Pending some kind of breakthrough, we'll probably end this series at an even trilogy. There isn't much more to cover after this. And remember, this is a Teardown, not a list of confirmed 4.2 features. None of this is guaranteed to ship in 4.2 and I'm certainly not claiming it will.
We've got an LG Nexus system dump and endless desire to spoil every Googley surprise we can. Today's edition of the Android 4.2 Teardown could be alternatively subtitled "The Super-Serious Security Edition," because we're talking about the sort of stuff that should make your sysadmin jump for joy.
Please keep in mind this is just as forward-facing and time-ambiguous as all my other teardowns. This is a list of new stuff in the 4.2 dump, not a list of "confirmed for 4.2" features. Anything could be cut or not fully implemented by the time 4.2 rolls around; similarly to how bits of Android are currently multi-user aware, yet multi-user functionality isn't accessible.
Welcome to the continuation of our Android 4.2 extravaganza. If you haven't guessed by now, we don't just have an unreleased version of Gmail; we have an entire LG Nexus system dump. Some LG Nexus prototypes are supposedly running 4.1.2, but the build we have is something different - something newer.It's an in-progress 4.2 build. Most apps in this build identify themselves as version "4.2-[###]" or "JellyBeanMR1" (4.1.2 is JellyBeanMR0). The source asked us to not release the dump, so we won't. Sorry.
What we can do is give you as much information as possible about it. This Android 4.2 build is really different, in that almost nothing works on a regular phone.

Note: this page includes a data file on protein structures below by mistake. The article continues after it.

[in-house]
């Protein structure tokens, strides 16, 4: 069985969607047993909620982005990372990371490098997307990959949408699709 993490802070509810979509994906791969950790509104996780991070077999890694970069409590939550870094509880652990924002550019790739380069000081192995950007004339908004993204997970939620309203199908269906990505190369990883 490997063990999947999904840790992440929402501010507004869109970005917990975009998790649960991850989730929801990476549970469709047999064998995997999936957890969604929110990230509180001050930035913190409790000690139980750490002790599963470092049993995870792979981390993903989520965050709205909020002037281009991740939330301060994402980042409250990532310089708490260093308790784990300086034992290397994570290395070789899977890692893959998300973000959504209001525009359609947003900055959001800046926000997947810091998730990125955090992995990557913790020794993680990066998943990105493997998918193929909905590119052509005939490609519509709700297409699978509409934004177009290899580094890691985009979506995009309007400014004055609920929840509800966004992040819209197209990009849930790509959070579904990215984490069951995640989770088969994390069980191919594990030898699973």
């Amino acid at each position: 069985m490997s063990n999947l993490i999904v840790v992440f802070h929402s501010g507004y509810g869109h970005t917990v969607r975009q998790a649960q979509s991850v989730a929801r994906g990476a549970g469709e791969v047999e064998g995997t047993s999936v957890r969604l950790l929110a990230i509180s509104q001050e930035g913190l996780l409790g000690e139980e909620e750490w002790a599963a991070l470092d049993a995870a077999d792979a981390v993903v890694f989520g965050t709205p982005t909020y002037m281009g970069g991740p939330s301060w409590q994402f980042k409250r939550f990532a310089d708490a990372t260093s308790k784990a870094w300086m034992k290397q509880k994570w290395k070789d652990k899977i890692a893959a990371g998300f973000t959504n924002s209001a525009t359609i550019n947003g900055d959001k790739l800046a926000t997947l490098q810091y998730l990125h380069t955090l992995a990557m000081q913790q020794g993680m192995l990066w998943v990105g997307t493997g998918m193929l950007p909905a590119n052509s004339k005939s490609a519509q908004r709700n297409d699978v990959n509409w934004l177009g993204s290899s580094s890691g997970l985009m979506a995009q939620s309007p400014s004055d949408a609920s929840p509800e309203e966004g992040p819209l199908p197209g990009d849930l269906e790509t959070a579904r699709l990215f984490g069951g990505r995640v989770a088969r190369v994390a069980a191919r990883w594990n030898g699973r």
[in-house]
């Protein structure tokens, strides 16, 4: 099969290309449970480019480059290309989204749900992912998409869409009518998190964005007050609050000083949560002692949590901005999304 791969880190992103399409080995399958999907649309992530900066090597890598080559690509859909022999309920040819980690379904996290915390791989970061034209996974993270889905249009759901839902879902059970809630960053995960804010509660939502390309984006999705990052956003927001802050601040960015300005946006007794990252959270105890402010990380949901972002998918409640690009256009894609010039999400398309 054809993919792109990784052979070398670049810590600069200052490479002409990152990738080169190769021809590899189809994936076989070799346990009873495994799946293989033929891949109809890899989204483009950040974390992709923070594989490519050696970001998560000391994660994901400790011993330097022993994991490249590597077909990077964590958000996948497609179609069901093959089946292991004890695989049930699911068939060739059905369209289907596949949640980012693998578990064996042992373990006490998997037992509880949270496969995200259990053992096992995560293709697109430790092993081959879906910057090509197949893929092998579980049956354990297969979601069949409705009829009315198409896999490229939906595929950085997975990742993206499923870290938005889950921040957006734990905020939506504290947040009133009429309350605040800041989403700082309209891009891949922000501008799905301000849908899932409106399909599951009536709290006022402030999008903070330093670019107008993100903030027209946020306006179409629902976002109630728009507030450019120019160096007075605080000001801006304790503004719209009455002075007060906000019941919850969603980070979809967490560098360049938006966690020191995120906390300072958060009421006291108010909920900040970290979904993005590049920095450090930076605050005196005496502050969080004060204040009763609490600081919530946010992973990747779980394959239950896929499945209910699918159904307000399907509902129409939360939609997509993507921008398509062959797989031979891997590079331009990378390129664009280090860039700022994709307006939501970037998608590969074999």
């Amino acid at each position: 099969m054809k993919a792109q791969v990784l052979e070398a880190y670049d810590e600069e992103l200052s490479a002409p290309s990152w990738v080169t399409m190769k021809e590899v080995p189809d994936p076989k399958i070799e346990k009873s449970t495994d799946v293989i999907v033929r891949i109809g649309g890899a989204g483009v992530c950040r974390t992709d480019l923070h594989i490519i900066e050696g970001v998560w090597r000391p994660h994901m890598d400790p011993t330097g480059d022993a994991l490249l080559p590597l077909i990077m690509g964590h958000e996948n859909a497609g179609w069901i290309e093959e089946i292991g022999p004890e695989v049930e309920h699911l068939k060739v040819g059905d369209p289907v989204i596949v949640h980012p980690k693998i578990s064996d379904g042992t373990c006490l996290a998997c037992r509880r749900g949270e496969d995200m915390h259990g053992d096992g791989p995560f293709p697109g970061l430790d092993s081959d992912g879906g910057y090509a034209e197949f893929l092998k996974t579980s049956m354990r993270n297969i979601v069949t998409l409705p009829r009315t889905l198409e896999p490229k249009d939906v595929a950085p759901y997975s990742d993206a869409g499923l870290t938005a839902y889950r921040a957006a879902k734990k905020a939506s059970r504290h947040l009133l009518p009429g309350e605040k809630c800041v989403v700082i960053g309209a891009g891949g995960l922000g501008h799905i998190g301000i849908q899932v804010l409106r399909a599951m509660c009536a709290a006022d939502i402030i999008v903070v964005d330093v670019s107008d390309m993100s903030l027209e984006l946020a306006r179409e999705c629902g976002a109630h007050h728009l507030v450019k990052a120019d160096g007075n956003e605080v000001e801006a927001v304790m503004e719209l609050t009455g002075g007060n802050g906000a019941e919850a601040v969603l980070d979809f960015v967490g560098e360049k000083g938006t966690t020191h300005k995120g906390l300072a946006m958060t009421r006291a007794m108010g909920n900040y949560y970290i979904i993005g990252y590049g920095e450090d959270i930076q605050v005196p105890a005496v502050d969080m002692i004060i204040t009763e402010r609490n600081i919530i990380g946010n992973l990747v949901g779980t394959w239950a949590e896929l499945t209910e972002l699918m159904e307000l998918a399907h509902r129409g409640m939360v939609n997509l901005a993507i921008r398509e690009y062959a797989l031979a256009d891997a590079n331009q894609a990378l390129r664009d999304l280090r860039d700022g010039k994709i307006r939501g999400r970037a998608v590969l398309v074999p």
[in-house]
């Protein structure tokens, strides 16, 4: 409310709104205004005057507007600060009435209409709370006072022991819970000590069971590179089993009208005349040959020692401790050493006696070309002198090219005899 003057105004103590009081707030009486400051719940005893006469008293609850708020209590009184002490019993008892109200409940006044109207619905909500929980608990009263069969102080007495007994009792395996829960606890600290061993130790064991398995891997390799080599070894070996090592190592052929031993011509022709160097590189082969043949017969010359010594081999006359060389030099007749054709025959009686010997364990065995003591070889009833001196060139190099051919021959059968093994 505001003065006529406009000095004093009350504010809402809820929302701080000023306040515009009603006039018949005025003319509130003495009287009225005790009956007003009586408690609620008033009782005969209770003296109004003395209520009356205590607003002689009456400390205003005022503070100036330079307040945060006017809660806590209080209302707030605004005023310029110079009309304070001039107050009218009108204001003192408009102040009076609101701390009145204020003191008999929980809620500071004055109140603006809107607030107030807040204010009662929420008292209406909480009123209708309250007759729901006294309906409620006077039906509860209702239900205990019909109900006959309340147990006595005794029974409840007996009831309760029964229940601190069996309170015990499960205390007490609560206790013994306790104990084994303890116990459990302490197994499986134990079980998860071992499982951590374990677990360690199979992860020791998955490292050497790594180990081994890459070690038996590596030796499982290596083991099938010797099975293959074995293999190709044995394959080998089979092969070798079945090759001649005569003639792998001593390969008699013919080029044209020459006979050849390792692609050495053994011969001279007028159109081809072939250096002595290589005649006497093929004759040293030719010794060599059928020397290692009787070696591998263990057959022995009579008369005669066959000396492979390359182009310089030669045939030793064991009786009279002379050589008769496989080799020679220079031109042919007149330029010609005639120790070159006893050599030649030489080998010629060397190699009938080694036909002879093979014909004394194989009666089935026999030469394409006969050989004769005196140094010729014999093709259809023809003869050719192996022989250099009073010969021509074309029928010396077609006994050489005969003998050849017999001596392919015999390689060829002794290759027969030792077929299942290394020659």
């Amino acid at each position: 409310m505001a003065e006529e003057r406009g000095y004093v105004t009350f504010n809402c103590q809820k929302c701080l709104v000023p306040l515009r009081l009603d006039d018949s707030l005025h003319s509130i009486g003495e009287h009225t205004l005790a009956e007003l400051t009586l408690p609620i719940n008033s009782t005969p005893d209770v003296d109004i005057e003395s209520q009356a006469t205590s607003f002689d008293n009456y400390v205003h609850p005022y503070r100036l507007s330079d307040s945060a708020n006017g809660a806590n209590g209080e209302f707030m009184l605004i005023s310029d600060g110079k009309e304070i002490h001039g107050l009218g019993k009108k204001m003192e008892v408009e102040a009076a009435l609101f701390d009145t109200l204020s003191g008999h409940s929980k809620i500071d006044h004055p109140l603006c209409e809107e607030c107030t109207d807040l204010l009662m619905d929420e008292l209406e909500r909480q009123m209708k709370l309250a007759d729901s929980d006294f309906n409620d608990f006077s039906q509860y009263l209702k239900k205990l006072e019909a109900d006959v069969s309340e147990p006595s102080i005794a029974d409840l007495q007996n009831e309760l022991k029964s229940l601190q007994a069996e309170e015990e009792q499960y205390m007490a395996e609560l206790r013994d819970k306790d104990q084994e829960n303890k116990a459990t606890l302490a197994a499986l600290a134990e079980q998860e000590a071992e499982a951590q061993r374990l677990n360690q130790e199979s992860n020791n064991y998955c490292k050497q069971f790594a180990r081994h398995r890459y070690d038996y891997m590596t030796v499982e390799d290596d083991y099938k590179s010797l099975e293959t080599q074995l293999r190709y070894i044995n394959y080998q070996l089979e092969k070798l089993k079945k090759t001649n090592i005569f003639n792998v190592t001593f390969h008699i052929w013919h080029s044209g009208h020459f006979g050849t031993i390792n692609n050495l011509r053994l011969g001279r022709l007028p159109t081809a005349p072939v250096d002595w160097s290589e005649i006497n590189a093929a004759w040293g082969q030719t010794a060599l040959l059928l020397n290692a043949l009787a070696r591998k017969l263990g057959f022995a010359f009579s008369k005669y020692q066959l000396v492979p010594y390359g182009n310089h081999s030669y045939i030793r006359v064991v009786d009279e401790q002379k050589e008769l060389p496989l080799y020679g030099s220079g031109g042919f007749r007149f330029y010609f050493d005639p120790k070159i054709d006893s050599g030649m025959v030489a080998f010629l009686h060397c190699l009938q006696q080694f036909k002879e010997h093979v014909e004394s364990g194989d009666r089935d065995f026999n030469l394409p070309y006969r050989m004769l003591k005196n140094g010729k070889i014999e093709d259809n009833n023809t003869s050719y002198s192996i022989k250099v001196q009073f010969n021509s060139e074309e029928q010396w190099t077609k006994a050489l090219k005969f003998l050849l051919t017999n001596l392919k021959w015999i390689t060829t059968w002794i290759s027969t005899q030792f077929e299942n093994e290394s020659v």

Ok, guys. Start your engines - here's the download and instructions you need to get the leaked Gmail 4.2 up and running on your device. Keep in mind that this is an unreleased version so some things may be buggy or broken, though I haven't run into any problems.
If you haven't heard, we've got an unreleased copy of Gmail 4.2. Yesterday we showed you the major new features: pinch zoom and swipe to archive/delete, and today we've made a few more discoveries we thought you'd like to know about.
As usual, the old (well, current) version is on the left and the new, unreleased version is on the right.
Attachments have been totally revamped. For starters, attachments are now below your message, where they belong, instead of above, like in the current version. Here, in the right image, you can see the message text, but you'd have to scroll down to see it on the left.
Today, we are thrilled to share some exciting news about the next version of Gmail for Android. We may or may not be in possession of an unreleased version of Gmail, which may or may not have come from an LG Nexus system dump. One thing I am sure of is we definitely have video of it, which is just one short paragraph away.